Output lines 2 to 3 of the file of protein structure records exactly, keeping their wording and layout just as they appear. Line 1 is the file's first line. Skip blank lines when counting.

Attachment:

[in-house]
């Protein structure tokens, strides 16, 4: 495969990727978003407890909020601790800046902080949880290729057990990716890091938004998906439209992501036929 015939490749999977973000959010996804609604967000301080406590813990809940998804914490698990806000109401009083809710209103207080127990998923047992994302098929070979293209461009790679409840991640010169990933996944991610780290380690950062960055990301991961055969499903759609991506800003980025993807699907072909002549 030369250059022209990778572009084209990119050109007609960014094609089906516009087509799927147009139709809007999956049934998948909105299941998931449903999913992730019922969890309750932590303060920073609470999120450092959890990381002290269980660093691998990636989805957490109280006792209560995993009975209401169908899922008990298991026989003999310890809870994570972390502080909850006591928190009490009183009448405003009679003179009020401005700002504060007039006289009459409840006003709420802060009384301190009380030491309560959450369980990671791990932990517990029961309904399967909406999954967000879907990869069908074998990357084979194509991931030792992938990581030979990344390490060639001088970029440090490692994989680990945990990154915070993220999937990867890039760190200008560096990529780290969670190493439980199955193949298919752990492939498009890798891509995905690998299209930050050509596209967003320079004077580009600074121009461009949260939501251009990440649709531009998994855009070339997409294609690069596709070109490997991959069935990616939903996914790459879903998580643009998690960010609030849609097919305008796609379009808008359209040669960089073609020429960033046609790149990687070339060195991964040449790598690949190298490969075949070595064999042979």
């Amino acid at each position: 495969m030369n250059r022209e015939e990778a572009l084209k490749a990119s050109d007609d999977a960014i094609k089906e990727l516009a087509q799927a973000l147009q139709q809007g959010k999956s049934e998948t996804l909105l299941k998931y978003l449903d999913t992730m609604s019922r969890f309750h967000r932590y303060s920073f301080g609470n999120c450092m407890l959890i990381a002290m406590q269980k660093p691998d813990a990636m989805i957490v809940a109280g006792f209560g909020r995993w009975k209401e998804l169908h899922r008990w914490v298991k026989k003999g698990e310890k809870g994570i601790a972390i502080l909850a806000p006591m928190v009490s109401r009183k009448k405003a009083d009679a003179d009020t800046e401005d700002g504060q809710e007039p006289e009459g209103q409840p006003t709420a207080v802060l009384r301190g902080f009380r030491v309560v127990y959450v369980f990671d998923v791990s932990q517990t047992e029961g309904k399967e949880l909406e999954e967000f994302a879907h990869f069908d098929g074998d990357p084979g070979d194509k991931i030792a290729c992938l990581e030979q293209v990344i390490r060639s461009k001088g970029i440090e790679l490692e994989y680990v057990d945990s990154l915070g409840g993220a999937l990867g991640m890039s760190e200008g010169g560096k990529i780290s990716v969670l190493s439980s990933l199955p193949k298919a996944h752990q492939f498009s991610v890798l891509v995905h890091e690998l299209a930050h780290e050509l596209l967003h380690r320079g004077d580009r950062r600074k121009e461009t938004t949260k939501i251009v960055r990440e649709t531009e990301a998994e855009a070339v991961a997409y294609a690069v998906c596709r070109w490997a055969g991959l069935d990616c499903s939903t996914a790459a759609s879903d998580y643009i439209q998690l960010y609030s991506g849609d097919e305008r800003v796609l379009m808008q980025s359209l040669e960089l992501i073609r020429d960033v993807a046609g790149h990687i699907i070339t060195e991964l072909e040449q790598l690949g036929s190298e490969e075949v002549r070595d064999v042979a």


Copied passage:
């Protein structure tokens, strides 16, 4: 495969990727978003407890909020601790800046902080949880290729057990990716890091938004998906439209992501036929 015939490749999977973000959010996804609604967000301080406590813990809940998804914490698990806000109401009083809710209103207080127990998923047992994302098929070979293209461009790679409840991640010169990933996944991610780290380690950062960055990301991961055969499903759609991506800003980025993807699907072909002549 030369250059022209990778572009084209990119050109007609960014094609089906516009087509799927147009139709809007999956049934998948909105299941998931449903999913992730019922969890309750932590303060920073609470999120450092959890990381002290269980660093691998990636989805957490109280006792209560995993009975209401169908899922008990298991026989003999310890809870994570972390502080909850006591928190009490009183009448405003009679003179009020401005700002504060007039006289009459409840006003709420802060009384301190009380030491309560959450369980990671791990932990517990029961309904399967909406999954967000879907990869069908074998990357084979194509991931030792992938990581030979990344390490060639001088970029440090490692994989680990945990990154915070993220999937990867890039760190200008560096990529780290969670190493439980199955193949298919752990492939498009890798891509995905690998299209930050050509596209967003320079004077580009600074121009461009949260939501251009990440649709531009998994855009070339997409294609690069596709070109490997991959069935990616939903996914790459879903998580643009998690960010609030849609097919305008796609379009808008359209040669960089073609020429960033046609790149990687070339060195991964040449790598690949190298490969075949070595064999042979």
């Amino acid at each position: 495969m030369n250059r022209e015939e990778a572009l084209k490749a990119s050109d007609d999977a960014i094609k089906e990727l516009a087509q799927a973000l147009q139709q809007g959010k999956s049934e998948t996804l909105l299941k998931y978003l449903d999913t992730m609604s019922r969890f309750h967000r932590y303060s920073f301080g609470n999120c450092m407890l959890i990381a002290m406590q269980k660093p691998d813990a990636m989805i957490v809940a109280g006792f209560g909020r995993w009975k209401e998804l169908h899922r008990w914490v298991k026989k003999g698990e310890k809870g994570i601790a972390i502080l909850a806000p006591m928190v009490s109401r009183k009448k405003a009083d009679a003179d009020t800046e401005d700002g504060q809710e007039p006289e009459g209103q409840p006003t709420a207080v802060l009384r301190g902080f009380r030491v309560v127990y959450v369980f990671d998923v791990s932990q517990t047992e029961g309904k399967e949880l909406e999954e967000f994302a879907h990869f069908d098929g074998d990357p084979g070979d194509k991931i030792a290729c992938l990581e030979q293209v990344i390490r060639s461009k001088g970029i440090e790679l490692e994989y680990v057990d945990s990154l915070g409840g993220a999937l990867g991640m890039s760190e200008g010169g560096k990529i780290s990716v969670l190493s439980s990933l199955p193949k298919a996944h752990q492939f498009s991610v890798l891509v995905h890091e690998l299209a930050h780290e050509l596209l967003h380690r320079g004077d580009r950062r600074k121009e461009t938004t949260k939501i251009v960055r990440e649709t531009e990301a998994e855009a070339v991961a997409y294609a690069v998906c596709r070109w490997a055969g991959l069935d990616c499903s939903t996914a790459a759609s879903d998580y643009i439209q998690l960010y609030s991506g849609d097919e305008r800003v796609l379009m808008q980025s359209l040669e960089l992501i073609r020429d960033v993807a046609g790149h990687i699907i070339t060195e991964l072909e040449q790598l690949g036929s190298e490969e075949v002549r070595d064999v042979a």